India’s southern state of Tamil Nadu has been a pioneer of sorts in entertaining its voters, by giving away free television sets. The last scheme, initiated by the then ruling DMK party, started in 2006 and aimed to distribute some 15 million colour television sets to as many households. It now turns out that the number of TV sets given out and the number of households that needed them are not tallying. Moreover, a damning report shows the Government gave away thousands of television sets to villages which did not even have electricity.
Between 2006 and 2010, around 15 million colour television sets were purchased by Elcot, the Tamil Nadu Government's electronics department (we will come to the interesting list of bidders in the detailed report to be published later).Of these, in the state government's own worksheet, some 13.2 million are shown as distributed as of September 2010. The criteria for distribution was not having a television set already, having a family card and having both electricity and cable connections.And this is where the interesting twist in this tale begins. In June 2011, Incoming Chief Minister J Jayalalithaa after routing the DMK party in the state elections announced that the distribution of colour television sets would be banned. She then got down to dismantle the scheme. She said the DMK Government had targeted 1 million TV sets in the '6th phase’ of the scheme which was running at that time, the majority of sets already having been distributed. Of these some 0.74 million still had to be procured. This would be cancelled. Some 127,000 sets that were already purchased and not distributed would be handed over to orphanages, government schools and public centres.Sun Ain't Shining

Then she worked backwards. According to her numbers in this Hindu newspaper report, the 16.4 million TV sets distributed by the government cost Rs.3,687 crore ($819 m) “Those who rule the roost in the cable TV network business in Tamil Nadu are Mr. M Karunanidhi's (the outgoing chief minister) grand-nephews Kalanithi Maran and Dayanidhi Maran and grandson Durai Dayanidhi. The people pay Rs.4,000 crore ($888 m) as cable subscription every year. By spending Rs.3,687 crore of public money, Mr. Karunanidhi helped his family earn annual revenue of Rs.4,000 crore.”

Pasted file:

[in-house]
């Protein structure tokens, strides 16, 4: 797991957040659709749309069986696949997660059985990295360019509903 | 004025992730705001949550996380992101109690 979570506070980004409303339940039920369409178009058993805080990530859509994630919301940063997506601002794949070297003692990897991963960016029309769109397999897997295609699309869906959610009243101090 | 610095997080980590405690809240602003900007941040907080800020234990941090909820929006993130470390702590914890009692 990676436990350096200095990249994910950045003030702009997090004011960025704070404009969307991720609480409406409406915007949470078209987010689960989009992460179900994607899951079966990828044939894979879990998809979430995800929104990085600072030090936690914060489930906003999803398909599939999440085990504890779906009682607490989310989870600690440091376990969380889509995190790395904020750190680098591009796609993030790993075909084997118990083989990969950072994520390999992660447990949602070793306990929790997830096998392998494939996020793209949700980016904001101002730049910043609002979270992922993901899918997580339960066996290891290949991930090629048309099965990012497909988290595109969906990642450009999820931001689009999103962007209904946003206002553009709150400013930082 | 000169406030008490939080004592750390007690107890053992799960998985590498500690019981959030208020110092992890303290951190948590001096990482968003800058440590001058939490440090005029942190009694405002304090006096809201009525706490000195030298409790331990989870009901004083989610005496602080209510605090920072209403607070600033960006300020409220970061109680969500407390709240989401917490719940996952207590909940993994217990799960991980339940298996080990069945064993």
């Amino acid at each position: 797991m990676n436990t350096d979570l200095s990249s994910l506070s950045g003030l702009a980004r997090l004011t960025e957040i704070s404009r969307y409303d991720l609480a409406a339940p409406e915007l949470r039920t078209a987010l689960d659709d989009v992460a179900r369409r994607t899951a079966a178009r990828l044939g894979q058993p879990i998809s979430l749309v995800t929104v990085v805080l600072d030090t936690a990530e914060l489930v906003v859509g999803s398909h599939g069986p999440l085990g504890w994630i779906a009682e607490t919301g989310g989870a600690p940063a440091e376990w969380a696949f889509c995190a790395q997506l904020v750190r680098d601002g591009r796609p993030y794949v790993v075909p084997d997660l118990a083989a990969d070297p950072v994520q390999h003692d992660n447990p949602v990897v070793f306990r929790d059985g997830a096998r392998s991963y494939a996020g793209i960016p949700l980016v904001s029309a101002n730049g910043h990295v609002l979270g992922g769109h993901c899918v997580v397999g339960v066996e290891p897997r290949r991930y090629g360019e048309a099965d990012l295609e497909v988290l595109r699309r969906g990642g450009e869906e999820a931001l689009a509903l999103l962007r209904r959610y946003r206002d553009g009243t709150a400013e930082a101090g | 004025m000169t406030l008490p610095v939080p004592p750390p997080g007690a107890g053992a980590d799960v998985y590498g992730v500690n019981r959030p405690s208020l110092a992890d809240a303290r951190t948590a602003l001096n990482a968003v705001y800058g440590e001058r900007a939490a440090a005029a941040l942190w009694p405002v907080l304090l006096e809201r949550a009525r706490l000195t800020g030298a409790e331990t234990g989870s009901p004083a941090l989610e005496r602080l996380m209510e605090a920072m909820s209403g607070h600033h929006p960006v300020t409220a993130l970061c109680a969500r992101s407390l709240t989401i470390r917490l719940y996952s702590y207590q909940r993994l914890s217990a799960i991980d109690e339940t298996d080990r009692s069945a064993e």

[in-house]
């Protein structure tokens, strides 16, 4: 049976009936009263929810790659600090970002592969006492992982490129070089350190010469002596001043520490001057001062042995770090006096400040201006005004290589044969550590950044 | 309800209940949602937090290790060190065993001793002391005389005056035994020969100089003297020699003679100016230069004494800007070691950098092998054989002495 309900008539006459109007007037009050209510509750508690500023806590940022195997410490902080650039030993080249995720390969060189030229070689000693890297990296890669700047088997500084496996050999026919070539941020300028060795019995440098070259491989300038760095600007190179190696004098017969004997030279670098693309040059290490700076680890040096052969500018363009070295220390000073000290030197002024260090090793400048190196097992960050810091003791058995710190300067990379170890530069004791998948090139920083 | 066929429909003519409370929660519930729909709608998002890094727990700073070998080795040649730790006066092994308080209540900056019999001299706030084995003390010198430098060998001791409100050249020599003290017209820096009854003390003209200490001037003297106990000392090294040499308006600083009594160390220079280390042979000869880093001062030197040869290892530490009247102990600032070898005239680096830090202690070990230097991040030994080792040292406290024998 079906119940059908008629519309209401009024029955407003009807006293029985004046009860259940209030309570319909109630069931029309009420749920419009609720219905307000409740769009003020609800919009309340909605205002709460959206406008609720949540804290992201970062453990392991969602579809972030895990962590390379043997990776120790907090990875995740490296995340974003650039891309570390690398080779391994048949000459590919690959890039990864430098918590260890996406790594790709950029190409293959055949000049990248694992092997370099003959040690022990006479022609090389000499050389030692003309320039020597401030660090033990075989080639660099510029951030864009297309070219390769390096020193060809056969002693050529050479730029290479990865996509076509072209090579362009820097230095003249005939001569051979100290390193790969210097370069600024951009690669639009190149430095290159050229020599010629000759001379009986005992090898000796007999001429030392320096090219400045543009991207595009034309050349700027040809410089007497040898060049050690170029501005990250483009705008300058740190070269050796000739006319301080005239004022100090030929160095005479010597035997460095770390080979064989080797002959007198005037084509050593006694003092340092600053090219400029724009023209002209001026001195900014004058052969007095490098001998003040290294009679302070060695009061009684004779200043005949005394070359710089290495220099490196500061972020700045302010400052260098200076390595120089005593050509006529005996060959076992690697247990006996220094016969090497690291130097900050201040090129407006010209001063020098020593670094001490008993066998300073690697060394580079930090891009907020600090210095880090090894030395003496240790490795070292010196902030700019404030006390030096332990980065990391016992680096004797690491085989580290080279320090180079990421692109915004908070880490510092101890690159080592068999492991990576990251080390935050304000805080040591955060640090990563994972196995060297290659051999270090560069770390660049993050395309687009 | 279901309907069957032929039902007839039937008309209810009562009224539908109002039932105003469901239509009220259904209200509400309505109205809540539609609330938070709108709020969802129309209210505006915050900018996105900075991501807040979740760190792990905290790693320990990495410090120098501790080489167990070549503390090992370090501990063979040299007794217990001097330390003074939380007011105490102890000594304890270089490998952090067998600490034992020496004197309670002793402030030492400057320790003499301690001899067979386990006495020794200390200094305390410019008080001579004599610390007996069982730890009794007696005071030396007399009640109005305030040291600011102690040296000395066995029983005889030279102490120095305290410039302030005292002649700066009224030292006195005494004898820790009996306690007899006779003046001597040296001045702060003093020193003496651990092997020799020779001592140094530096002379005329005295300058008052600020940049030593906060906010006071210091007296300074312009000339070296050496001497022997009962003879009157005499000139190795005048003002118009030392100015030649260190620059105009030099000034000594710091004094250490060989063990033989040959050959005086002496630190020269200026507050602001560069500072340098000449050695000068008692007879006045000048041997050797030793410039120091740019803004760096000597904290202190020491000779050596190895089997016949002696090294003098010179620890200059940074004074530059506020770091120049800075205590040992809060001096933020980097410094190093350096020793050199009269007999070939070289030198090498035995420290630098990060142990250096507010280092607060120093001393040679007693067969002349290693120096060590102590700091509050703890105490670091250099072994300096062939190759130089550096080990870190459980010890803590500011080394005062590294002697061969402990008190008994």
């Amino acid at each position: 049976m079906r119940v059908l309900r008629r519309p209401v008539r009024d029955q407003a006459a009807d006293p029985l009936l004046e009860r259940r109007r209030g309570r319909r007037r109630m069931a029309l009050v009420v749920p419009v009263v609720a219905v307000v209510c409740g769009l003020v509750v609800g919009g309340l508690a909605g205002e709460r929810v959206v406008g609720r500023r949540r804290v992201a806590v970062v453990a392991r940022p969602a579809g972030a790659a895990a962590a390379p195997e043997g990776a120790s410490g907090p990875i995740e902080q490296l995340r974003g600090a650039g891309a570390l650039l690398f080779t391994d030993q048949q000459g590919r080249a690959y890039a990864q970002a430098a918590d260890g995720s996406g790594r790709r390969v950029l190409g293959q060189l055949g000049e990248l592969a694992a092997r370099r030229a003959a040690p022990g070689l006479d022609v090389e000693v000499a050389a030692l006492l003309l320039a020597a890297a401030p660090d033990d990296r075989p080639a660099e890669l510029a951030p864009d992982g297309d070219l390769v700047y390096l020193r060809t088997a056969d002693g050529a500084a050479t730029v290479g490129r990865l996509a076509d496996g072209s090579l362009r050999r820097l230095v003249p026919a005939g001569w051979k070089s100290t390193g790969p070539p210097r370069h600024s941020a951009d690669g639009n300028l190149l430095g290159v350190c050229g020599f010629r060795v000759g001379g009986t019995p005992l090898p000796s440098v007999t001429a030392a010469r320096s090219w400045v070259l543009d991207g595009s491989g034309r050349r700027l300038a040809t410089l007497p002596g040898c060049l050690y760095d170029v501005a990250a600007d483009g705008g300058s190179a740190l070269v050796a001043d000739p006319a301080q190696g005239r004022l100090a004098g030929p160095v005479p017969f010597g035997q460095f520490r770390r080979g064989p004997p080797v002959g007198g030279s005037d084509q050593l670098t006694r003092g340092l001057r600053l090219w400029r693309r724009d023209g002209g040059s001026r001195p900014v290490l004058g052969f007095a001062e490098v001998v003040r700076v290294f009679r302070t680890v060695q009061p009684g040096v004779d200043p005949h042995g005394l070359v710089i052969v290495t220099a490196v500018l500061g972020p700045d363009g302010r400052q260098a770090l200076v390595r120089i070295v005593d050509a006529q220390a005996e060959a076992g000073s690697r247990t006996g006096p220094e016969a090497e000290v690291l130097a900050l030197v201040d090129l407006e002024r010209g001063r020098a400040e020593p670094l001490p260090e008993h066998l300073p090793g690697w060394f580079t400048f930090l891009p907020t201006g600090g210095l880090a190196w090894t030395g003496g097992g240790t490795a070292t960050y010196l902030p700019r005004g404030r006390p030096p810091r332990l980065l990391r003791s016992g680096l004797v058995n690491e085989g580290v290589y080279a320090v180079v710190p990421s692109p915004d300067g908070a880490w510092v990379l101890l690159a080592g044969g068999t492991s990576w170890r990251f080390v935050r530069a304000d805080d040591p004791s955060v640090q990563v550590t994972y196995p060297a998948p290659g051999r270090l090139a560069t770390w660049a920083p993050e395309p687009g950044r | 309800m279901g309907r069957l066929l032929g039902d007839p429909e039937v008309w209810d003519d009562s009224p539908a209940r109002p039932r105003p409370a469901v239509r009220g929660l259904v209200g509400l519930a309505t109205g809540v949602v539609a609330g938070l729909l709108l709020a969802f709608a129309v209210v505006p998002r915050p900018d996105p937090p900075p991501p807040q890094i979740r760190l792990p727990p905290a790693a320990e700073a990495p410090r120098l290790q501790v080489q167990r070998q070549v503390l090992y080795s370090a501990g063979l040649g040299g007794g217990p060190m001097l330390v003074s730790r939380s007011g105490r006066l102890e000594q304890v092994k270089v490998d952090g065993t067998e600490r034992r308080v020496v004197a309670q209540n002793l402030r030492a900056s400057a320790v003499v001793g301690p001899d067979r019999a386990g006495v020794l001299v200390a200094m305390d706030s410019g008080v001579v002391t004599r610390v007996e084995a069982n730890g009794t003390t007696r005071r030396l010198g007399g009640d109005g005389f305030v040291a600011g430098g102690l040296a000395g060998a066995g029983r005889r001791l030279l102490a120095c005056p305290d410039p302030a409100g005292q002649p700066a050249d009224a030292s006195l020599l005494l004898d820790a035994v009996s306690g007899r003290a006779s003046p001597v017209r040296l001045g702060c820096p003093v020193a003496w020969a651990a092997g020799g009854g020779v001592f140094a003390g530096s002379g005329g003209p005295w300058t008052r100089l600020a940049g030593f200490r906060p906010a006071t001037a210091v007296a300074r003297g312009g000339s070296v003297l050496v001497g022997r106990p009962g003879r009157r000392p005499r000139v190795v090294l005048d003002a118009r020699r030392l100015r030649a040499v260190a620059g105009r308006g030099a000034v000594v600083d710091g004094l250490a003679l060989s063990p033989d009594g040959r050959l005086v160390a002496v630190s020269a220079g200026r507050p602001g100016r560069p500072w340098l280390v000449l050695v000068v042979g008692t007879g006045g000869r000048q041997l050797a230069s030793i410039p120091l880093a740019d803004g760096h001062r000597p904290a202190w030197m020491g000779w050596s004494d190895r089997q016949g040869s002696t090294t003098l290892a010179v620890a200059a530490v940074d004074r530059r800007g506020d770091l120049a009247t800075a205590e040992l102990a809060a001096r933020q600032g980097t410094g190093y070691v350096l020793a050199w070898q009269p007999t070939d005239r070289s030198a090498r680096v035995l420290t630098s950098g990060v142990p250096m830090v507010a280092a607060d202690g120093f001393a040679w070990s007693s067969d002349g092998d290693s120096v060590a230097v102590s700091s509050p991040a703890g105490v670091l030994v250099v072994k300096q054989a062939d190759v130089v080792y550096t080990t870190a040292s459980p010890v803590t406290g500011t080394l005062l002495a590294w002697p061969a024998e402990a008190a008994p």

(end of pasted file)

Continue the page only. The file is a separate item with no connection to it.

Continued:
The reference is to the powerful and well entrenched Sun TV empire run by the Marans. The revenue numbers are her's and not SPRs but the more interesting part comes now.

The new chief minister also questioned the rationale for giving away television sets to all those holding family cards. She accused the DMK regime of not conducting a survey of how many families did not have a colour TV set before implementing the scheme. According to her, the government order stated only those households that did not have a colour TV were eligible for receiving free sets. However oral orders were given to distribute them to all families holding ration cards (SPR has in the past studied the discrepancy between ration cards and census numbers in other states such as Karnataka and Goa.)

A Powerless Bet

The intriguing part seems to be here. As per India's 2001 Census, there were 14 million households in Tamil Nadu, of which 5.6 million families owned TV sets. So, that left about 9 or 10 million households without television sets. Assuming the population grew approximately 15% in the last 10 years so, the figure could be 16 or 17 million households (actual population as per 2011 Census is 72 million as opposed to 62 million for 2001). Even assuming most households did not buy their own television sets in the period until the scheme was announced and got rolling in 2006; there appear to be at least 3 or 4 million colour television sets missing unless there is an explanation that we are not getting.

Moreover, in the hurry, the local government also forgot that the state is not fully electrified. According to a March 2010 report of the Comptroller & Auditor General (CAG), the federal accounting body, some 11,354 colour television sets purchased at a cost of Rs 2.71 crore were distributed in Erode and Madurai districts of Tamil Nadu without ensuring they had electricity. A total of 545,847 colour televisions or 0.54 million were distributed in these two districts. Presumably, the bet was on electricity reaching these households some day. But its not clear what the bet on the rest of the television sets was.